Headlines around the world scream in panic about the housing crisis in America. But did you know the Chinese symbol for crisis also means opportunity?
Consider comparing the economy to a game of tug-of-war. When there are winners, there are also losers on the other end.Â And if you’ve played tug-of-war, you know you can be on the winning or losing side of the game just as soon as the momentum swings in the other direction.
Tug-of-war can be a fun game played at camp that leaves half the players in the mud. But when it comes to your money, it’s no fun to be on the losing side. Wouldn’t it be better if you could jump over to the winning side at all times? It can be done, if you understand the market forces.
Let’s take real estate as an example.
Right now millions of people are on the losing side of real estate. Those who bought property in the mid-2000’s thought they were winners because easy financing allowed them to buy their first home or trade up to a larger home that they normally couldn’t afford. However, when it came time to pay the piper, the momentum quickly turned. Many were unable to make their full payments after the teaser rate expired, and were forced to walk away from their homes.
Who was on the winning side of the tug-of-war at that time?
The property sellers certainly were, since they cashed out at the peak. Banks, title companies, realtors, mortgage brokers and anyone else selling real estate or real estate-related services were also winning.
When the momentum shifted, who became today’s losers?
The banks are certainly the biggest losers today, sitting on millions of repossessed properties worth nearly half of what they were.Â Certainly the people who lost their homes have taken a hit. Businesses also suffered from the lack of home equity lines that fueled the economy.
Who are today’s winners?
First-time home buyers are in a great position today. If they have saved some money and protected their credit, they have the opportunity to pick though large amounts of housing inventory at bargain prices.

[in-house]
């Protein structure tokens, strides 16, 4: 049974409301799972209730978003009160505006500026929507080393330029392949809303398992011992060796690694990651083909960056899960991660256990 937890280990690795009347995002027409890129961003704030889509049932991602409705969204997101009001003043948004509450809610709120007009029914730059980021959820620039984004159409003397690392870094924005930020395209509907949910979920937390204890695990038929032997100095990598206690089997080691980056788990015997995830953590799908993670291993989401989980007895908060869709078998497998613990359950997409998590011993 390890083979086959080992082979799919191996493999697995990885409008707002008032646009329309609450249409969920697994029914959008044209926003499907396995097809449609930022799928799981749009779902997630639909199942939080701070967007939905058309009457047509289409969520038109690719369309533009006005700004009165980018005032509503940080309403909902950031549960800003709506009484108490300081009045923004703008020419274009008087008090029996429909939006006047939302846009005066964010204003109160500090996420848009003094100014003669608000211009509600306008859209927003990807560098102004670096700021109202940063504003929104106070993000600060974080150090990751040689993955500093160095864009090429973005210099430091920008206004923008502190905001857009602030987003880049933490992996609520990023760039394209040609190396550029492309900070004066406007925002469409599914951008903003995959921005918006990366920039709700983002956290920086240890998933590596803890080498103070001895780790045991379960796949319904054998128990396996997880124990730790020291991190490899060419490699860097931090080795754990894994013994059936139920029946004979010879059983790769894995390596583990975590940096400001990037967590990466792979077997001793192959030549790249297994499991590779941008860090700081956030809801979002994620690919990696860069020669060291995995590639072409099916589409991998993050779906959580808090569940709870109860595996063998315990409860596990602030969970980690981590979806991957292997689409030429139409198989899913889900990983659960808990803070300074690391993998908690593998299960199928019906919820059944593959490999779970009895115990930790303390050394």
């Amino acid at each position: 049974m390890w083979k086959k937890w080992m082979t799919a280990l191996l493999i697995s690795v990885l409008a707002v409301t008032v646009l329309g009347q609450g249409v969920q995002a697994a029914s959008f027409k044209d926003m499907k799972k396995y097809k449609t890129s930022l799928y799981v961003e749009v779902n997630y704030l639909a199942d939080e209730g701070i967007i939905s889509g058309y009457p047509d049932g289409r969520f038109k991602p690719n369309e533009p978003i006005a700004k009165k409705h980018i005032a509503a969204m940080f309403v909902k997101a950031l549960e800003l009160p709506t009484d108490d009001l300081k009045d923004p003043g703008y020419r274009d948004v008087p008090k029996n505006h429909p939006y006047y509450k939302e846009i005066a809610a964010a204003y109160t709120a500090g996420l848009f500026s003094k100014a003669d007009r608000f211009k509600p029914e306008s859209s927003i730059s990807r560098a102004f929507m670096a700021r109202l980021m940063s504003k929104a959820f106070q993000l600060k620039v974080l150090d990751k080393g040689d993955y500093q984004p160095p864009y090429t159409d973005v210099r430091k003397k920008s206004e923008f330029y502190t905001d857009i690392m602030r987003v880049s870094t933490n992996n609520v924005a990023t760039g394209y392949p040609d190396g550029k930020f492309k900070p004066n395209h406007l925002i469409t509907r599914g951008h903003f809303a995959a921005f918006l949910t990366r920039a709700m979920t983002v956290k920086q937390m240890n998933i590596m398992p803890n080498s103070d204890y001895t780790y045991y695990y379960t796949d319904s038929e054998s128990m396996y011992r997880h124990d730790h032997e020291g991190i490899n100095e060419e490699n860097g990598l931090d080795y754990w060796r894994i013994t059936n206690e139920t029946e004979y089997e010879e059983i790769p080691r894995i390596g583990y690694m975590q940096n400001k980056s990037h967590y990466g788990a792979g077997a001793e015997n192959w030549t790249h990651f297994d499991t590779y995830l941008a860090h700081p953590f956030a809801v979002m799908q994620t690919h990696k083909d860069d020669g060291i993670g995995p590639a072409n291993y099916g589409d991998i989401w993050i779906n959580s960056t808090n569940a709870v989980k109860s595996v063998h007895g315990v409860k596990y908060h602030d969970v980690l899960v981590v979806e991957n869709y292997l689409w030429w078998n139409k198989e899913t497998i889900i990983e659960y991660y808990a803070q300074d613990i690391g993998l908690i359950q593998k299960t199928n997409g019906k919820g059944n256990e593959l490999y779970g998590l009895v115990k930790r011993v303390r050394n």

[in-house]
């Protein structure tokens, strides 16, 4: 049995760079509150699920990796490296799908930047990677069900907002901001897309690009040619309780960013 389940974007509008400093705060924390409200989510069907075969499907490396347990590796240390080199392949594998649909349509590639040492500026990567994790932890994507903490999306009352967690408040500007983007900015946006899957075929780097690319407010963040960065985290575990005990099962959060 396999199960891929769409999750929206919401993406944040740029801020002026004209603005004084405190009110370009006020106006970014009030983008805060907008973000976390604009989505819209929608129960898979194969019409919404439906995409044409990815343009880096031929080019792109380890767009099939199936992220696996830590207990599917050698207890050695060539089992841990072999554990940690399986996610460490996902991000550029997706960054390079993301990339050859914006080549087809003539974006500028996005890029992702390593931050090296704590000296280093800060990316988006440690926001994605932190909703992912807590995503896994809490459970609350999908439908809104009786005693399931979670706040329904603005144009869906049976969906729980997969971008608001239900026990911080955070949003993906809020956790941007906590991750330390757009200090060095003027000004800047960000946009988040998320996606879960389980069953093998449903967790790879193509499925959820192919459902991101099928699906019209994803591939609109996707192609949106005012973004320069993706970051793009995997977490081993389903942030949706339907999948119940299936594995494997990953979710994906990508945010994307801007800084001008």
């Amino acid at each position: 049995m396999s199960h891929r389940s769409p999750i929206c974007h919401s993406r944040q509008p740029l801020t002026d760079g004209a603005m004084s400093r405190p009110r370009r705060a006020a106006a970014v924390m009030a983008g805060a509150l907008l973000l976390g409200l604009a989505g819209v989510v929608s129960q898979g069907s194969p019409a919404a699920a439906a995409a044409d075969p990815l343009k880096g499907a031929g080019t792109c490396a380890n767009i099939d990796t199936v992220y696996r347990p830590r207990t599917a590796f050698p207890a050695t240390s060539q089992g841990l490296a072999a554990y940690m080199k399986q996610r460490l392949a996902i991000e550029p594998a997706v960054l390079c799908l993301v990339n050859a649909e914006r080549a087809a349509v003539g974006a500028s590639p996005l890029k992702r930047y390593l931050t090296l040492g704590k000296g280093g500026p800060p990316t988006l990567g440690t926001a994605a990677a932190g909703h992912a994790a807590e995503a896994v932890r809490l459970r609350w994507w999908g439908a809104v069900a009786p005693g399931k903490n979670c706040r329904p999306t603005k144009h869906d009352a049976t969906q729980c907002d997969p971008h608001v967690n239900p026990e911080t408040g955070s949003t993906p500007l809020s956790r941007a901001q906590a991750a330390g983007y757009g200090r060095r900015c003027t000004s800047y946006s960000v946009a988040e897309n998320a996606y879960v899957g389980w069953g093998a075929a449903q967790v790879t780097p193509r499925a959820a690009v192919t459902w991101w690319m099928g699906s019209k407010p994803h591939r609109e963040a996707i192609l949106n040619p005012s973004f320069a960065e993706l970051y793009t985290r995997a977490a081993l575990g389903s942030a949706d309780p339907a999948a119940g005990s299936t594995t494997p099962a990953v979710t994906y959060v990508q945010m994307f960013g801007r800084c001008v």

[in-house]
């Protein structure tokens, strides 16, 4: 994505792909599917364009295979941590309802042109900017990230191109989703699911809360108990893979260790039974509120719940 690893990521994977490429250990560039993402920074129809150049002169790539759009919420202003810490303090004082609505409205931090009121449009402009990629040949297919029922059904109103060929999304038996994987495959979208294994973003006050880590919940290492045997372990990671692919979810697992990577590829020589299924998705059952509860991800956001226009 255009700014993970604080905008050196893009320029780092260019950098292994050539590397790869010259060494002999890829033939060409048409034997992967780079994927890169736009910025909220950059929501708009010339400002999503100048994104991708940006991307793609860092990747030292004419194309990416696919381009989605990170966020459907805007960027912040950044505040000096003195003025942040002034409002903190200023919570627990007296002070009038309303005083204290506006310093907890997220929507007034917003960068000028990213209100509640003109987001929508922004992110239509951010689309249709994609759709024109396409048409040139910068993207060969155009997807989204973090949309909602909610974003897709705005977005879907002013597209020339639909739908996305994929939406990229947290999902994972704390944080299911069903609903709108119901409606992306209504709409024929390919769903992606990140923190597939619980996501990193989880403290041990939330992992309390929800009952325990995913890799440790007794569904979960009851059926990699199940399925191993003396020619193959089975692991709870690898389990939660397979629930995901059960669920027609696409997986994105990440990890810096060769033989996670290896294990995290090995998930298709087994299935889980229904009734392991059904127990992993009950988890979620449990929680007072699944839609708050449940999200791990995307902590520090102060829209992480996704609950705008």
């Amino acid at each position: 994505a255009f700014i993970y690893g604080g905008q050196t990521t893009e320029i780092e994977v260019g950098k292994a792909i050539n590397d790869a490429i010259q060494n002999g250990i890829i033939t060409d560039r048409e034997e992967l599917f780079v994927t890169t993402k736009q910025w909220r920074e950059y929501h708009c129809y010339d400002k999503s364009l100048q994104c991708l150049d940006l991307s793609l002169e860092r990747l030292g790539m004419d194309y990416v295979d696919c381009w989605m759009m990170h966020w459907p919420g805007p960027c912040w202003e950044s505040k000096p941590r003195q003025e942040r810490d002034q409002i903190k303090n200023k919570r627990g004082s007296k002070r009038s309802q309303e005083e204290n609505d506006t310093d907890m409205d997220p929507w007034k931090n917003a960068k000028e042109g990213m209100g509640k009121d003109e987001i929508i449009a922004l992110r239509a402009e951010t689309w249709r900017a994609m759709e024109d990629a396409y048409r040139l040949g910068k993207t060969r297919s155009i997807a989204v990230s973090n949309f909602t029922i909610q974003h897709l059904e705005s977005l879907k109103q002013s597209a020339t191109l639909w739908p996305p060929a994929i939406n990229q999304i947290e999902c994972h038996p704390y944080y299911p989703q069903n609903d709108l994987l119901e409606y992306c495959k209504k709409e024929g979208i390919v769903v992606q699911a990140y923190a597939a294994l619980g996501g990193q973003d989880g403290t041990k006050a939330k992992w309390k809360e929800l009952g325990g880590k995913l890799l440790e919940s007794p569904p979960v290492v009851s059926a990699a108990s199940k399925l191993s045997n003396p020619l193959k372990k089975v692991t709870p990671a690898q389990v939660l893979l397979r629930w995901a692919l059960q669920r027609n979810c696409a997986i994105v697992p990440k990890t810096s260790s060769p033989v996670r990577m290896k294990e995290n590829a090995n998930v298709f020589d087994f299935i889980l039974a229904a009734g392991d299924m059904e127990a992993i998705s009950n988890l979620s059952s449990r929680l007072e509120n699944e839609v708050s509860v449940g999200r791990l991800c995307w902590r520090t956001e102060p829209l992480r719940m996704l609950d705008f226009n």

They can get an FHA loan with just 3.5% down payment and lock into a 30-year fixed interest rate below 5%.Â The combination of low prices and low interest rates makes their mortgage payment cheaper than rent in many parts of the country.
As millions of foreclosed homeowners become renters, we are seeing rents increase. The first-time home buyer will be locked into a fixed payment for three decades – which will be a welcome relief in the upcoming inflationary period the United States will experience.
According to the National Association of Realtors (NAR), 32% of the 4.8 million homes that are selling this year are to first-time home buyers. That means over 1.5M families are growing their wealth by paying off a mortgage instead of paying rent.
Investors are also winners today.
People who have saved money and have good credit can also take advantage of the low home prices and high rents. It is quite common to receive over a 10% return in today’s real estate market as a landlord. Those who can qualify for financing are receiving upwards of 15% return on their money through the use of leverage.
Hard money lenders are also receiving over 12% return for lending money to those who want to buy real estate. And in the “flipping” business (buying distressed property for cheap, fixing it up and reselling), investors are earning as much as 30% ROI.
Who Was On The Winning Side Before and After the Momentum Changed?
Those who bought homes they could afford can ignore the crisis. If they planned to stay in the home, the ups and downs won’t affect them. Each month they make their mortgage payment, they are paying down principal on their loan. Eventually, they can own their home free & clear and even use the equity to purchase investment property..
Those who own rental property and live off the monthly income also could ignore the crisis. They live off the cash-flow from rents. They don’t care if the property value goes up or down because they aren’t selling. Either way, their income has increased because rents are increasing.
Doomsdayers will say that the housing market is hopeless, but that’s only because they are looking at just one side of the tug-of-war.Â Sellers may indeed be challenged today, but buyers are in shopping heaven.
By: Kathy Fettke, renowned real estate professional and host of her own radio show on KABC in LA; and Greg Uehling, property consultant in Australia.